Are you wondering what a brand really is? For many people without a marketing background, the concept is a little abstract and hazy. Maybe you have a few ideas about what it could be: It might be your passion, your hard work, or the energy you put into your business, right? Well, in reality the answer is “none of the above.” Let’s break it down: Your brand is how your business is perceived and the elements that create that perception.
For example, your business is the restaurant that you own and manage.Your brand might be a high-end steak house where the host knows your name. While there are many steak house businesses, none of them is just like yours. Your brand is what influences customers to choose your steak house over the one down the street.
So, what is a brand?
Branding, in the most basic sense, is words and images, but it also extends much further than that. It’s how you greet customers, the napkins on the table, the style of your social media updates. It’s everything—tangible and intangible—that goes into the experience your customers have when they come into contact with your business. We break down your brand into the following six elements:
- Brand voice
- Brand identity
- Brand promise
- Brand values
- Brand targeting
- Brand positioning
Let’s dive into each one of these at a time.
Six Elements of a Brand
Brand voice is the consistent personality and emotion that you infuse into your company’s communications. It helps to humanize your brand, showcase your values, and distinguish yourself from competitors. Your voice is your brand’s steady personality that your customers know and love. Want to dive deeper into a brand voice? CoSchedule has a wonderful guide here.
Brand identity refers to aspects of your company that are recognizable in the eyes of consumers. Brand identity includes your company’s color palette, logo, and fonts/lettering, as well as how you visually present yourself on social media and through the company website. Brand identity also refers to your company’s physical presentation, including how you design your packaging and other tangible aspects of your brand.
Your brand promise is all about how you articulate the unique value that your business provides customers with. This includes your company’s vision and mission statements as well as your brand principles and value proposition. A brand promise sets customer expectations and holds your company accountable to meeting them. The more aligned your company’s actions are with your brand promise, the more trust and loyalty you will cultivate. Here are twelve examples of compelling brand promises.
Brand values are the guiding principles and beliefs that your company stands for. By articulating your values and aligning your brand with something bigger and more meaningful than yourself, your customers will see that your brand is relatable and real—and that this truth extends far beyond just your product and service offerings. Don’t know where to start when it comes to identifying your brand values? This Hubspot resource on core company values is a great starting point.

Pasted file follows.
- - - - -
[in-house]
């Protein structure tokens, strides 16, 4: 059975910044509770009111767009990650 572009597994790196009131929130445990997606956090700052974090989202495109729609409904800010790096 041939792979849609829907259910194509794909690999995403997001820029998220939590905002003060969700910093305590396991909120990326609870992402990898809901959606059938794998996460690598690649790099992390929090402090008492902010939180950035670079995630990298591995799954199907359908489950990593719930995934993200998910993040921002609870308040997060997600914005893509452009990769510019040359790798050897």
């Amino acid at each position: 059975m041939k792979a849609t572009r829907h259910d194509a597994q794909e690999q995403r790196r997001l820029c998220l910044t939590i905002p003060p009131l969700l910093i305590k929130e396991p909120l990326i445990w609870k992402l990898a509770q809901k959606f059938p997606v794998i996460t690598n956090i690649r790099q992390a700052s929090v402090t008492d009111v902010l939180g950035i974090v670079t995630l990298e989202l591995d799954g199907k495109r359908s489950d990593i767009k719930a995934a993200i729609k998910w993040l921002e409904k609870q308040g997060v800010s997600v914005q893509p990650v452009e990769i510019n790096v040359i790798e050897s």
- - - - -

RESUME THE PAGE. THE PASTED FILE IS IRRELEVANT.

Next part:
Brand targeting means determining what segment of the market you want to reach. This includes segmenting your target market by identifying the characteristics of your target customer. This can be broken down into several components, including age, geographic location, and income level, as well as behavioral and personality traits (e.g. reason for buying the product, purchasing habits, etc). This article on market segmentation dives into the various types and provides additional insight on targeting if you’re not sure where to begin.
Finally, brand positioning refers to where your brand stands in the market in the eyes of consumers, including how your brand differs from industry competition. Positioning takes targeting a step further, and involves strategizing your marketing efforts to ensure that your tactics are the most effective in reaching the targeted market segment. In addition to solidifying your marketing mix, brand positioning also means cultivating a brand voice that will resonate uniquely in a busy marketplace.
If you’re thinking that you haven’t yet defined your brand, guess what? Your brand is still being defined in the absence of a strategy. Whether it is the manner in which you engage with consumers, the beliefs your company holds, or simply the logo that dons your packaging, you develop your brand each and every day, with every business interaction you have. Every step that you take to define these six elements of your brand will increase your consistency and trust with customers.